ASHRAE President Bill Harrison spoke to attendees about the rise in carbon dioxide levels and why net-zero energy buildings are necessary.

SAN FRANCISCO - The clock is ticking. The U.S. Department of Energy is mandating that all new commercial buildings be “net-zero” by 2030.

What is a net-zero building? The definition is open to interpretation, but ASHRAE defines it as a building that “annually uses no more energy from the utility grid than is provided by on-site, renewable energy sources.”

With that goal in mind, the American Society of Heating, Refrigerating and Air-Conditioning Engineers held its first energy conference on the topic March 29-31 in San Francisco. The slogan of the event, which ASHRAE hopes will become an annual one, was “Countdown…Net-zero and beyond.”

Terry Townsend, ASHRAE’s past president and chairman of the conference, told attendees that the three-day event would be a “roller coaster of information.”

He said the roster of speakers for the event would share strategies on building and designing net-zero facilities that “actually work.”

“We’re going to launch you to a sustainable future,” Townsend said. “The world is waiting for the United States to do something.”

Dru Crawley from the U.S. Department of Energy explained the department’s path for reaching net-zero facilities.

Taking action

Current ASHRAE President Bill Harrison was the first official speaker for the conference, and he shared why successfully building net-zero energy facilities is a priority for the society.

He pointed out that atmospheric carbon dioxide levels will continue to rise. Global carbon dioxide emissions are currently at 30 billion metric tons. And by 2030, carbon dioxide emissions are projected to be 42 billion metric tons.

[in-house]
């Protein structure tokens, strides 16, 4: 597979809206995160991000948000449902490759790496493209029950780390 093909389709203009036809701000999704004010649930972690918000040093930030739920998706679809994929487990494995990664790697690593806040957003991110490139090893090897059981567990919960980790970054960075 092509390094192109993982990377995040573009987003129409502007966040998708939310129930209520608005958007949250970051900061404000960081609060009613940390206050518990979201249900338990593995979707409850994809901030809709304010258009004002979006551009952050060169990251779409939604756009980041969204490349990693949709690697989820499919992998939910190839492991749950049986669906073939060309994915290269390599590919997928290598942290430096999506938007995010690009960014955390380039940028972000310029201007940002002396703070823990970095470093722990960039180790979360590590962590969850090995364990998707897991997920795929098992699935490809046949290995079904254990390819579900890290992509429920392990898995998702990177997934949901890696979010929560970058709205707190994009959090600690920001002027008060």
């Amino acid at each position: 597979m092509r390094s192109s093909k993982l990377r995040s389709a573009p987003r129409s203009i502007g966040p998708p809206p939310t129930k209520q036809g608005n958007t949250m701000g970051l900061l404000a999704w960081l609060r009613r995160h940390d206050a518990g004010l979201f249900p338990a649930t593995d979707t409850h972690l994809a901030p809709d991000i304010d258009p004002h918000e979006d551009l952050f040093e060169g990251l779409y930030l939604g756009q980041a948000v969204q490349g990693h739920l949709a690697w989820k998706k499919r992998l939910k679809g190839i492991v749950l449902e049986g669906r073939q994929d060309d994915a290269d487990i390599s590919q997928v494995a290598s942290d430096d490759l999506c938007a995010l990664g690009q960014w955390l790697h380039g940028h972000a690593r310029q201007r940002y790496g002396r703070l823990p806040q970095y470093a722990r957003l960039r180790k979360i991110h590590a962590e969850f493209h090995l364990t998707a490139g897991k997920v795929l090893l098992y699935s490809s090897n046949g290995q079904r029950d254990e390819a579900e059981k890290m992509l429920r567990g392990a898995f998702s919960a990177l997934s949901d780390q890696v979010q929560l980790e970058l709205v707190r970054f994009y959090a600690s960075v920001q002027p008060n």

“Can we as a global society take a chance of business as usual?” Harrison asked.

The Energy Department is not going about business as usual. Dru Crawley from the department’s building technologies program mapped out its energy goals and why energy efficiency is so important.

He said such programs will provide more jobs, lower operating costs and reduce the strain on power grids.

To make sure this goal is accomplished, Crawley said the Energy Independence and Security Act of 2007 called for the development of net-zero commercial buildings by 2030. But the Department of Energy is not stopping there. By 2040, the department wants 50 percent of all commercial buildings to be net-zero with the remainder to follow by 2050.

The federal government wants to make sure that the department can accomplish its goals. Under the Recovery and Reinvestment Act signed into law in February, $16.8 billion will go to efficiency and renewable energy programs.

Crawley said this a 10-fold increase in federal funds for energy efficiency, and the bulk of this funding is going to grants and rebates.